In May 2015, an international conference on the protection of civilians took place in Kigali. The meeting brought together 30 of the top troop and police contributing countries in peace keeping.
One of the most important outcomes of the conference was the Kigali Principles on the Protection of civilians. The inaugural signatories were Italy, Netherlands, Sri Lanka, Uganda, Uruguay and Rwanda. Today, 45 countries, accounting for 75 percent of all troop contributing countries, have come on board.
As the initial signatories pointed out in Kigali two and a half years ago; “... effective protection of civilians requires properly trained troops, adequate equipment, and a strong political commitment”.
In the just ended UN peacekeeping conference in Vancouver, Canada, nearly every speaker who took the floor heaped praise on Rwandan peacekeepers for their professionalism. It was not chance.
Rwanda takes peace keeping very seriously. Its whole-hearted engagement is informed by the international community’s failure to protect Rwandans during the 1994 Genocide against the Tutsi. It learnt the hard way.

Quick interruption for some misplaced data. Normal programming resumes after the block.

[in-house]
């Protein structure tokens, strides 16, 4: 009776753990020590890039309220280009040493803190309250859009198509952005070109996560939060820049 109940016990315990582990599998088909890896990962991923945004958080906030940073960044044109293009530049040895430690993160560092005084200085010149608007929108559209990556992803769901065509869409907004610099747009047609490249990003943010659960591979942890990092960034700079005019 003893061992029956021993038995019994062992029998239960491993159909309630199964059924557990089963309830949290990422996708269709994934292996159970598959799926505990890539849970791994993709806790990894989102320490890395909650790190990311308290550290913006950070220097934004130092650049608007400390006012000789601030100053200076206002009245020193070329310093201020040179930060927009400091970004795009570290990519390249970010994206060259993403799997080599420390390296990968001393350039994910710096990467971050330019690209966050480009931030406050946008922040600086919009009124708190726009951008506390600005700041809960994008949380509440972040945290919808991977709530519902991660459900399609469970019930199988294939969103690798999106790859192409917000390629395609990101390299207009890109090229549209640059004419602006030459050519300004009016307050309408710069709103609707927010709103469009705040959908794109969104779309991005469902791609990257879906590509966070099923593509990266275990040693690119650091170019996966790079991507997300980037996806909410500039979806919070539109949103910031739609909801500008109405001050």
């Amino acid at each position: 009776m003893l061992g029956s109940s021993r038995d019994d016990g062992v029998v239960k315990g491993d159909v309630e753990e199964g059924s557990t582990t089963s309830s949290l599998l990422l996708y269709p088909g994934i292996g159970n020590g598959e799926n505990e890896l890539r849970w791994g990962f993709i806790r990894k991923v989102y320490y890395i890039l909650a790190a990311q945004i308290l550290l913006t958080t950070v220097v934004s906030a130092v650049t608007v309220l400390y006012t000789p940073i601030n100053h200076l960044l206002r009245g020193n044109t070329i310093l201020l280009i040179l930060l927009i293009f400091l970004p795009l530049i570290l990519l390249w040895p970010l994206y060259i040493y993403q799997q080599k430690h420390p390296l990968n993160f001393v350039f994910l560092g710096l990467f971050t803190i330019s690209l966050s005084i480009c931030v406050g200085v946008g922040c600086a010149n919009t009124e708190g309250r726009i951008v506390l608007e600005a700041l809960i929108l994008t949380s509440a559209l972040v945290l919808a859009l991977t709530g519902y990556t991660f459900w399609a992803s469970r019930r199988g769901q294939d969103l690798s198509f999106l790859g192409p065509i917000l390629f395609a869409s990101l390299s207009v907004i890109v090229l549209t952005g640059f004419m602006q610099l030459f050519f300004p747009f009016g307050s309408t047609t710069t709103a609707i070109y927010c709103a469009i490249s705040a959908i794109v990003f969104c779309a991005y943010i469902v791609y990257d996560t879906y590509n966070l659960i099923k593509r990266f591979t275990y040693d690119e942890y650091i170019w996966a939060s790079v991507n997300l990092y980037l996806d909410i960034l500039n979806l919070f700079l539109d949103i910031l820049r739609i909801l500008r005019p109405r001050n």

Since then, it has made it its business to protect civilians under threat and today Rwandan peacekeepers are recognised for their discipline and serious engagement in the area.
Rwanda has helped change the face of peacekeeping. Gone are the days when peacekeepers were there to be seen, patrolling in their armoured vehicles but crossed their arms and failed to protect civilians when needed.
Rwandan peacekeepers have perfected the peacekeeper-civilian relations. They have built schools, dispensaries, carried out medical clinics and exported community service by introducing Umuganda.
They have helped to mend the image of international peacekeeping that was tainted by widespread reports of gender violence, exploitation and illicit trade
Today’s peacekeeping goes beyond standing in between two warring factions; they need to identify – as soon as possible – potential threats and move fast to mitigate them. Prevention comes cheaper than putting back together a tattered community.